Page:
The Dutch surrendered. But they later decided to fight back and started a series of back-and-forth battles until they finally surrendered all of New Amsterdam to England’s King Charles II.
Charles II granted the captured Dutch colony — including New Jersey — to his brother, James, Duke of York — who later became King James II of England.
In 1664, James granted proprietorship over New Jersey to Lord John Berkeley and Sir George Carteret — both defenders of the royalty through England’s civil war — and New Jersey got its start as East and West Jersey — with the Jersey name coming from the island between England and France.
Between Charles II and the 1776 revolution, the English monarchy was firmly in command through the following rulers:
James II, 1685-1688, as noted, provided the original grant to colonize what would eventually become the state of New Jersey.
William and Mary — he from 1689 to 1702 and she from 1689 to 1694 — inherited the agreement and its ensuing colony-related problems, including disputes over property ownership, rights, and borders. However, the royals seemed to be spared from acrimony. In fact, William’s broader leadership and respect of parliamentary rights gained him wide support, and colonists celebrated him by using his hereditary name — Prince of Orange and Nassau — to honor him by designating an area of New Jersey as the Oranges (and briefly naming New York City “New Orange”).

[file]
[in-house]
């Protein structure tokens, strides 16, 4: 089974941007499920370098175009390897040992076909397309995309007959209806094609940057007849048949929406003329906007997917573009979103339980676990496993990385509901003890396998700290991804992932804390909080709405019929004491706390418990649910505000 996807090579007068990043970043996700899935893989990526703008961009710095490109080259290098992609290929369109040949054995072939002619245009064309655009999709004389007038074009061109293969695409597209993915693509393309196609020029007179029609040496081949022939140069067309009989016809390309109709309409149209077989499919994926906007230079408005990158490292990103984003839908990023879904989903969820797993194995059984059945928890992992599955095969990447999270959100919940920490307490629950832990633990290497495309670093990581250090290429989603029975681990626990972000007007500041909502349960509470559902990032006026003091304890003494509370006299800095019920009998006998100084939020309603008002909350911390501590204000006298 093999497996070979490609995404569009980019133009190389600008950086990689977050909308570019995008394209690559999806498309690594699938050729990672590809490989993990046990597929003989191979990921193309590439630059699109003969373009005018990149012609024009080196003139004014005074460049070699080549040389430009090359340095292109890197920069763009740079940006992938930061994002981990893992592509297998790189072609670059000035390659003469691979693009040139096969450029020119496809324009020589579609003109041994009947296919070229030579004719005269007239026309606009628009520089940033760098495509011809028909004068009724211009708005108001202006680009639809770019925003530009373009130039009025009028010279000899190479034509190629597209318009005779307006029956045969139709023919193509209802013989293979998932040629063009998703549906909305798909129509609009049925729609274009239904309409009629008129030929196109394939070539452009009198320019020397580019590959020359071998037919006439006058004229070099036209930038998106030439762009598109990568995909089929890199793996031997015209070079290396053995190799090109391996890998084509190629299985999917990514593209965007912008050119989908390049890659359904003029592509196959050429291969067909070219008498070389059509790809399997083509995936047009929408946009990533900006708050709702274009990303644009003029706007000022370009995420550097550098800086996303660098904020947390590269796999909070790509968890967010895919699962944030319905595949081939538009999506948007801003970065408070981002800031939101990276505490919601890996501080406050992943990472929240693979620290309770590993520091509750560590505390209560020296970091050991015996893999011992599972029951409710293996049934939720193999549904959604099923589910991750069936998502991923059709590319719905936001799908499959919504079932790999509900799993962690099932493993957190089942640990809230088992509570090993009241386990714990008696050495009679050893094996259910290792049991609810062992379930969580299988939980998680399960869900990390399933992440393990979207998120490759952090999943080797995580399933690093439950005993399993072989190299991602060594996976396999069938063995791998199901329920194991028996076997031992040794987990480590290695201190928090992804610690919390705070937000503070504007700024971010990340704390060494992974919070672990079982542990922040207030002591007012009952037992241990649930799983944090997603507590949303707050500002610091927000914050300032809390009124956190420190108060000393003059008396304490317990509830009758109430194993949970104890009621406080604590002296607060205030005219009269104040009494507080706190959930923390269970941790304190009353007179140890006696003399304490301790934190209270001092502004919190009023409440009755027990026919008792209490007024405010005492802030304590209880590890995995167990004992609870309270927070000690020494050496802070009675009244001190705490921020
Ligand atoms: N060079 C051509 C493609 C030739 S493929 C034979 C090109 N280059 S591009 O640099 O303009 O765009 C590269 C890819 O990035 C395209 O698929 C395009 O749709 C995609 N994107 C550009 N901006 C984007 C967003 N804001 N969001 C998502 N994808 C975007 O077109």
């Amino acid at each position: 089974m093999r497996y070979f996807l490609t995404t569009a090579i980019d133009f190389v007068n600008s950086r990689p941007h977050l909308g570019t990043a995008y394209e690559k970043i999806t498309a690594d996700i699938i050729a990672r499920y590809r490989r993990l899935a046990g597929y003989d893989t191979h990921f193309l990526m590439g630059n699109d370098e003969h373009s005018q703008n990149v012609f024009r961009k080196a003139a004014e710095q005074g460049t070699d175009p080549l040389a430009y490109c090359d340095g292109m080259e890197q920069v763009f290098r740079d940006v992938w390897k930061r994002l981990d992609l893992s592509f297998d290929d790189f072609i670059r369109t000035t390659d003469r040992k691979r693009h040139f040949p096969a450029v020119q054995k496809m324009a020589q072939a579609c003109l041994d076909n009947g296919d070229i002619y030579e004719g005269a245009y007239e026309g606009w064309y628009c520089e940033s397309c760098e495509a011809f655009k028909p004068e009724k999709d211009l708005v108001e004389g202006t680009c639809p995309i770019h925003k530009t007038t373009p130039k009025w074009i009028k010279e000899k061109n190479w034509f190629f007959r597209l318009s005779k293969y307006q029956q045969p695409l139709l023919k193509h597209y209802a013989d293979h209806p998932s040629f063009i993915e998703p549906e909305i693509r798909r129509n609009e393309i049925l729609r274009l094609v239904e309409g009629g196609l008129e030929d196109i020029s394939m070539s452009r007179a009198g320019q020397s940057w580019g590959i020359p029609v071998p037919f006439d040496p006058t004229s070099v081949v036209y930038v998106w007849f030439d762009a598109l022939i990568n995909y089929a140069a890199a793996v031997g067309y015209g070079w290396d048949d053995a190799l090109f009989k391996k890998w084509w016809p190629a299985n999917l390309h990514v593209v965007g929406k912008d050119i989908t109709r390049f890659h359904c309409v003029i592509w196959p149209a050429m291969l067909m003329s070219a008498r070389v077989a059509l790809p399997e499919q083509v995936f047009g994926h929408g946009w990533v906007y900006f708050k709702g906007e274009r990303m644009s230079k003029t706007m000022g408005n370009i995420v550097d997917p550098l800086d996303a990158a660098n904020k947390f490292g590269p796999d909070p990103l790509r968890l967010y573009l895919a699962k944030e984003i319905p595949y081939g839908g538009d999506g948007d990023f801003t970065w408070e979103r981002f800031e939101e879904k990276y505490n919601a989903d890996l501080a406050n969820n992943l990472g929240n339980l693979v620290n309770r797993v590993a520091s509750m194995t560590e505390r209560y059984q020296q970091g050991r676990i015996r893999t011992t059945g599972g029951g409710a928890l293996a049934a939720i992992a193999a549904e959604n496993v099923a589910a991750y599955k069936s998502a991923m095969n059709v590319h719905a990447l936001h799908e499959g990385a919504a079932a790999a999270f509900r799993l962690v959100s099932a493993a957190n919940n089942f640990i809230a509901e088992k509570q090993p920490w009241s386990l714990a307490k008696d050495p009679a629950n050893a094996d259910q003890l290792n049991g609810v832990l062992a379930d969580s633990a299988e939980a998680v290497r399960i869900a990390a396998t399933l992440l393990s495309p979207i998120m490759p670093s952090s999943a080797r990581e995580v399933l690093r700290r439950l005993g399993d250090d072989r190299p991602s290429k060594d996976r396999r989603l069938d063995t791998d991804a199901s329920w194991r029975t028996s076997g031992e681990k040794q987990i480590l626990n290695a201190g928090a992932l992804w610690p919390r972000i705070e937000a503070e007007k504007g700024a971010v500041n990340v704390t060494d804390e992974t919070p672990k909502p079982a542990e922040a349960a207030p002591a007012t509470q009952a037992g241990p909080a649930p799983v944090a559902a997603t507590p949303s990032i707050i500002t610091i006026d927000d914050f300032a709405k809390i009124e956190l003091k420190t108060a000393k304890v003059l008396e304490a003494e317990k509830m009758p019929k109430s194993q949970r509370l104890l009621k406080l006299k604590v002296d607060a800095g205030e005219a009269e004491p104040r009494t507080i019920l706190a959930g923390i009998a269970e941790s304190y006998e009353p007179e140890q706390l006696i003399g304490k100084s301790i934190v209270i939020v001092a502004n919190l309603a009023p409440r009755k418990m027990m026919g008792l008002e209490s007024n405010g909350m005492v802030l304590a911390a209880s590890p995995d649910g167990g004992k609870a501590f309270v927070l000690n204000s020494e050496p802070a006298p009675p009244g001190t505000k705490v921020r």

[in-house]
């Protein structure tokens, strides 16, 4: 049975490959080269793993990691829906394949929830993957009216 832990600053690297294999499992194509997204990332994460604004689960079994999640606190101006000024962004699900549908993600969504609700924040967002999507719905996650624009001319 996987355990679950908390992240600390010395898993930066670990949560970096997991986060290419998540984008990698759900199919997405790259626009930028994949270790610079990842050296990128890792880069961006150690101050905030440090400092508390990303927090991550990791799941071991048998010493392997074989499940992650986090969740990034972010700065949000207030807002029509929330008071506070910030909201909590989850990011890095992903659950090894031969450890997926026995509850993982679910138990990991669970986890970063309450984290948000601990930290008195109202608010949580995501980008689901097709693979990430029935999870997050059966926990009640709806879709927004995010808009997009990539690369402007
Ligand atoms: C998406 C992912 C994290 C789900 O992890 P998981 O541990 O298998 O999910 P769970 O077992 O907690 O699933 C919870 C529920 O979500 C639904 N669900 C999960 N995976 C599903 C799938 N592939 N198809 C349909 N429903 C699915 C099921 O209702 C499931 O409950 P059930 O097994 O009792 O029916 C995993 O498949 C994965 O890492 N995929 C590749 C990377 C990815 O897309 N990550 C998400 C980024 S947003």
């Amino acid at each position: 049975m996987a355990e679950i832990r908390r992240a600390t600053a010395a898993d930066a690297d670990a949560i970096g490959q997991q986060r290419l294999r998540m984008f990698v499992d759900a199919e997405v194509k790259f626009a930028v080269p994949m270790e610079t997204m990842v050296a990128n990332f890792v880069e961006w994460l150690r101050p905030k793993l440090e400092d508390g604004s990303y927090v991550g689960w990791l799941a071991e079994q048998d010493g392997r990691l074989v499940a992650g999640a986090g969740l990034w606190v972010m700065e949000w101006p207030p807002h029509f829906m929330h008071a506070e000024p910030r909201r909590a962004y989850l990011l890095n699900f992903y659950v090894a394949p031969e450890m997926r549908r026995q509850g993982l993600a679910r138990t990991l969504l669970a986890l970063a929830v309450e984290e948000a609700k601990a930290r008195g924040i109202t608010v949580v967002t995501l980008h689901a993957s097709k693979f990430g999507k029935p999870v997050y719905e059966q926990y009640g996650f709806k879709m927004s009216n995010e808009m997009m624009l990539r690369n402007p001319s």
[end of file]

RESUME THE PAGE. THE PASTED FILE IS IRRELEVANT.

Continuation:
Anne, 1702 to 1714, consolidated East and West Jersey into New Jersey and appointed the state’s first governor, Edward Hyde, aka Lord Cornbury. His legacy includes taking the first recorded royal bribe and thus establishing the state’s penchant for corruption. Anne’s royal court eventually had enough of Hyde, called him home in 1708, and placed the state under the jurisdiction of the governors of New York State, triggering lingering resentment in New Jersey.
George I (1714–1727) ruled over a growing state. In this region a growing number of houses, taverns, shops, and a Presbyterian Church formed the village of King’s Town, now Kingston, in 1723.
Princeton got its name around the same time. As noted in the 1879 “History of Princeton,” there is a very general belief among our citizens that Princeton has a flavor of royalty about its name that it was given in honor of William, Prince of Orange, a prince whose memory was cherished with affection by hosts of men, who had been subjects of oppression and persecution in Great Britain and on the Continent of Europe, not of a few of whom had taken refuge in this country and in this neighborhood.